. [Bug #18940] Extend BSAVE and BLOAD Command To Memory Banks 0 and 1

The latest update of the Applewin emulator can be downloaded from Berlios at:
http://prdownload.berlios.de/applewin/AppleWin1.24.0.0.zip

Also, according to Tom,  the Win8 full-screen issue has *not* been addressed yet.   As always, problems with the emulator can be reported to the Applewin team by filing a bug report on Berlios or by posting a note on CSA2.  To submit a bug report on Berlios, go to:
https://developer.berlios.de/bugs/?group_id=6117

Silvern Castle RPG v9.5 released

Silvern Castle

Silvern Castle v9.5

The Silvern Castle RPG by Jeff Fink has been updated to version 9.5.  Silvern Castle is the longest running RPG specifically for the Apple II series computers which still recieves regular updates.

Bugs Fixed in v9.5:

  • Thanks to Choi Youngjoo for reporting error #53-4035 (and subsequent #53-143 at title page) due to potential overflow of message time delay variable at Red Dragon Inn.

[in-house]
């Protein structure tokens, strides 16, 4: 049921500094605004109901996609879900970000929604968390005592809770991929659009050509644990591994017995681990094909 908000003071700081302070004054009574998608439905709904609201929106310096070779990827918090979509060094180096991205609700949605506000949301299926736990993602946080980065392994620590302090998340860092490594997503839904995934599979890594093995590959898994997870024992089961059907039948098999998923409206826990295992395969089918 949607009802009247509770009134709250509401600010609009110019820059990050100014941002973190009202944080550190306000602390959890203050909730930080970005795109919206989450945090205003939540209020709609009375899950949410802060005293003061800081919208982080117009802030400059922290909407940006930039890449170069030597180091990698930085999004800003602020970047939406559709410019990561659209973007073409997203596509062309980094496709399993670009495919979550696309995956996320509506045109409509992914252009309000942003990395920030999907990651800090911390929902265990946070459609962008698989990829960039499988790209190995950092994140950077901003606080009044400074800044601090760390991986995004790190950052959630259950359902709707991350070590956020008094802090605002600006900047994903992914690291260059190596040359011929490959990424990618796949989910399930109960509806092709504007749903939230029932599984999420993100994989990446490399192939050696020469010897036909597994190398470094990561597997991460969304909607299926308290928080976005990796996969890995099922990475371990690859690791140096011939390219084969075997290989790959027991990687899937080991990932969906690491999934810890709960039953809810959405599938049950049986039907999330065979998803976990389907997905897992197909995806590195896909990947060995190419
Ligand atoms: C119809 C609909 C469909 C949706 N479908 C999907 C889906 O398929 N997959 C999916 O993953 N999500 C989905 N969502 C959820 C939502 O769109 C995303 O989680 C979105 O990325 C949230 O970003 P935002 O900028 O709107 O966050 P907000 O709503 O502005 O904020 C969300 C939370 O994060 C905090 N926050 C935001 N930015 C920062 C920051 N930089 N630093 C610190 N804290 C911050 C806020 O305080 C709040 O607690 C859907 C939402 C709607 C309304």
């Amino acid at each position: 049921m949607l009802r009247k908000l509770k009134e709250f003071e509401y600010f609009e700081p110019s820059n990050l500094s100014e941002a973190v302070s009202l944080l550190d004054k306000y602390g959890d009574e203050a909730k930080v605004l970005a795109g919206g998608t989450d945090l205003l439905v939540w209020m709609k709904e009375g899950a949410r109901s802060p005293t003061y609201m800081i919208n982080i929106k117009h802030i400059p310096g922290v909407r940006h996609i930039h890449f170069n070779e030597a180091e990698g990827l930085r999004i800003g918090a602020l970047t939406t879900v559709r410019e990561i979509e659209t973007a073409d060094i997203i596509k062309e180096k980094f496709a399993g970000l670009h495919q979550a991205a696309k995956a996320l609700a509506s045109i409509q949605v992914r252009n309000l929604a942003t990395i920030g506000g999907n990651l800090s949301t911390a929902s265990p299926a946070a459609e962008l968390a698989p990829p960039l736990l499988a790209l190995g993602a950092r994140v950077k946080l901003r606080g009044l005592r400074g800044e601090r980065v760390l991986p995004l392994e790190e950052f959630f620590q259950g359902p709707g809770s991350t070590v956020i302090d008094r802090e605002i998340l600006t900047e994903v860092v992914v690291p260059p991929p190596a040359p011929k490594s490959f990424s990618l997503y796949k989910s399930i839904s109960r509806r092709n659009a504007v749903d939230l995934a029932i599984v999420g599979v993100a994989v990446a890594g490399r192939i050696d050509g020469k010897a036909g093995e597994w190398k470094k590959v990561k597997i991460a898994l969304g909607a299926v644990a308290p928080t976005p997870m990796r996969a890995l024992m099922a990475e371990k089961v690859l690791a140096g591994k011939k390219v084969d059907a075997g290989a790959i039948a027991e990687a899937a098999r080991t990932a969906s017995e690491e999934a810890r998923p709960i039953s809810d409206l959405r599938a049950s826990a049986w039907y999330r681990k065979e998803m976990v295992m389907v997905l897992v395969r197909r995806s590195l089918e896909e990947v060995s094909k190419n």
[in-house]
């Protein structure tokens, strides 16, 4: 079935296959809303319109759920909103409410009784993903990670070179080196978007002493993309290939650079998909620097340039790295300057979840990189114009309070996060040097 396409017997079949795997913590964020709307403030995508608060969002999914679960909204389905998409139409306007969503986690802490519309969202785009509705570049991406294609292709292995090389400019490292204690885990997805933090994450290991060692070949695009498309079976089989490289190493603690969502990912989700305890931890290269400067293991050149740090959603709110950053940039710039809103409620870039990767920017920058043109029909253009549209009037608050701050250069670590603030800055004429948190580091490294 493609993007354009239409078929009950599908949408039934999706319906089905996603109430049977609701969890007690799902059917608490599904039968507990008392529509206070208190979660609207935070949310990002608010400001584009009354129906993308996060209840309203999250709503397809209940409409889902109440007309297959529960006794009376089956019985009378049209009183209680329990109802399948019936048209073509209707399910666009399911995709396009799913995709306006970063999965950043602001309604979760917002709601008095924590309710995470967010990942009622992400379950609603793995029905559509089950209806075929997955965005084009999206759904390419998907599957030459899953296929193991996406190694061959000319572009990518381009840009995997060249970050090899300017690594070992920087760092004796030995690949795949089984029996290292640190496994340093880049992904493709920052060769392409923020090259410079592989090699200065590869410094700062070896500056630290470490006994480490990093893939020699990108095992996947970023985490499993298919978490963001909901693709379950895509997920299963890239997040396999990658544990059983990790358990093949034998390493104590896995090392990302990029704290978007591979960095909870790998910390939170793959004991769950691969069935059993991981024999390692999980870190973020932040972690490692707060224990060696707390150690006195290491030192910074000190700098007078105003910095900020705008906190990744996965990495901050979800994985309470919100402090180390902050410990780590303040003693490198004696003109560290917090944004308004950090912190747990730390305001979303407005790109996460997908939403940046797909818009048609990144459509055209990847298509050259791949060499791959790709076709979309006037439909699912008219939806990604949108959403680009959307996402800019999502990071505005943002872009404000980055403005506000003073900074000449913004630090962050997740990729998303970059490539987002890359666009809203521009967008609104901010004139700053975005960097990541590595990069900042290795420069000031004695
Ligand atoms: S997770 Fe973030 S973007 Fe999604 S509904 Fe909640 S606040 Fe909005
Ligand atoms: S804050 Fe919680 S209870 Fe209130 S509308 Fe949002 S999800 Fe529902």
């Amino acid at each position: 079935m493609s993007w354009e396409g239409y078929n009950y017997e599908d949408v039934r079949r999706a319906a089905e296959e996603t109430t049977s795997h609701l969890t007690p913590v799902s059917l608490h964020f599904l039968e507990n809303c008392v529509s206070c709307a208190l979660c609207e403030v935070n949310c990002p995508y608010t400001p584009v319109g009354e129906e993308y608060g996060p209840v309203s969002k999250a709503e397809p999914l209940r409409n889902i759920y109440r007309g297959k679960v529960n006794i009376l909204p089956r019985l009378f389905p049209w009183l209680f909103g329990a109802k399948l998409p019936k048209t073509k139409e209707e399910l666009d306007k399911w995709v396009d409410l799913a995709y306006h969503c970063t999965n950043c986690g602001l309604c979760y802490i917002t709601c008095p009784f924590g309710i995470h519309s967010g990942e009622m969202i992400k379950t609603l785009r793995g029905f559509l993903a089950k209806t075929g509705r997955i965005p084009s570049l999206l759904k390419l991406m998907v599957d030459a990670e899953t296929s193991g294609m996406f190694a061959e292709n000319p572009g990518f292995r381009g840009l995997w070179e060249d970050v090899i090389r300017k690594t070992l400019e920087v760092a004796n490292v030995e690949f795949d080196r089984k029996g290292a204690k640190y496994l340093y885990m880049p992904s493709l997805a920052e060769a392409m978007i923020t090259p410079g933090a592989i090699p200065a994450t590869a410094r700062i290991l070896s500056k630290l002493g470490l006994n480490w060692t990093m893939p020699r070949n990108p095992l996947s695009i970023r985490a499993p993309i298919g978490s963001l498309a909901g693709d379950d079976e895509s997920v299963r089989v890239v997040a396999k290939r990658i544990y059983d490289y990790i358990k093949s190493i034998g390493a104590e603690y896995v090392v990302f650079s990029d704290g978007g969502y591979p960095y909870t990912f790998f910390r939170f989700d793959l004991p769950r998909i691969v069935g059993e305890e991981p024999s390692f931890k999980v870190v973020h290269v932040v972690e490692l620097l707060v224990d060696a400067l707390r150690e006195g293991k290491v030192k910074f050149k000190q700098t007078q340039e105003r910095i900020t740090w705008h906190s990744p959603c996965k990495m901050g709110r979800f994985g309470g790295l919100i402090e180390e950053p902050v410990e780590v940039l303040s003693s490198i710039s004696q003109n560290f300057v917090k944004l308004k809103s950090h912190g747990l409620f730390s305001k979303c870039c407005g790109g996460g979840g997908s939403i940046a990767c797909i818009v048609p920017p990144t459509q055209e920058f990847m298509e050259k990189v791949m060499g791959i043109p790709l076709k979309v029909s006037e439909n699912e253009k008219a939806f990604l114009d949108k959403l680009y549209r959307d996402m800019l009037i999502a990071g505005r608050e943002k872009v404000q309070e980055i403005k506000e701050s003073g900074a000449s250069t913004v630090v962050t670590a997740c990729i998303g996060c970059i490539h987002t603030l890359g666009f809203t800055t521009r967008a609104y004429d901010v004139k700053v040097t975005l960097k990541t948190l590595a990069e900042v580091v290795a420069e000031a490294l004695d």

Stuff Changed in v9.5:

  •  Added rarity byte to each monster.
  • Low-level encounters more likely to be patrols or swarms.
  • MicroDot error codes are now reported in the range 256-511.
  • Casting sleep or dispel now displays the total number of identical monsters affected instead of per group.
  • Characters must have stowage containers to carry more than 100 coins without incurring an encumbrance penalty. You may carry as many containers as you have open slots, but to simplify game management, for those containers to be used to carry coins they must be equipped. Encumbrance is optional – see the preferences.
  • Confirmation shown when Equip All selected.

New Stuff Added in v9.5:

  • Stowage containers: Backpacks (2000 coin capacity) and sacks (500 coins).
  • Camp now has a S)towage option to easily manage encumbrance.
  • New status: DYING! When your hit points reach zero or below you are considered unconscious (DYING). You become DEAD when your hit points fall below a negative number equal to your maximum hit points. A DYING character is unable to act and takes damage like a POISONED character until DEAD.

About Silvern Castle
Silvern Castle is a fantasy role-playing game (RPG) for the Apple II in the spirit of the classic Wizardry. Unlike Wizardry, which was written in Pascal  and proclaimed as a game “that simply could not have been written in Basic”; Silvern Castle is almost entirely written in AppleSoft Basic.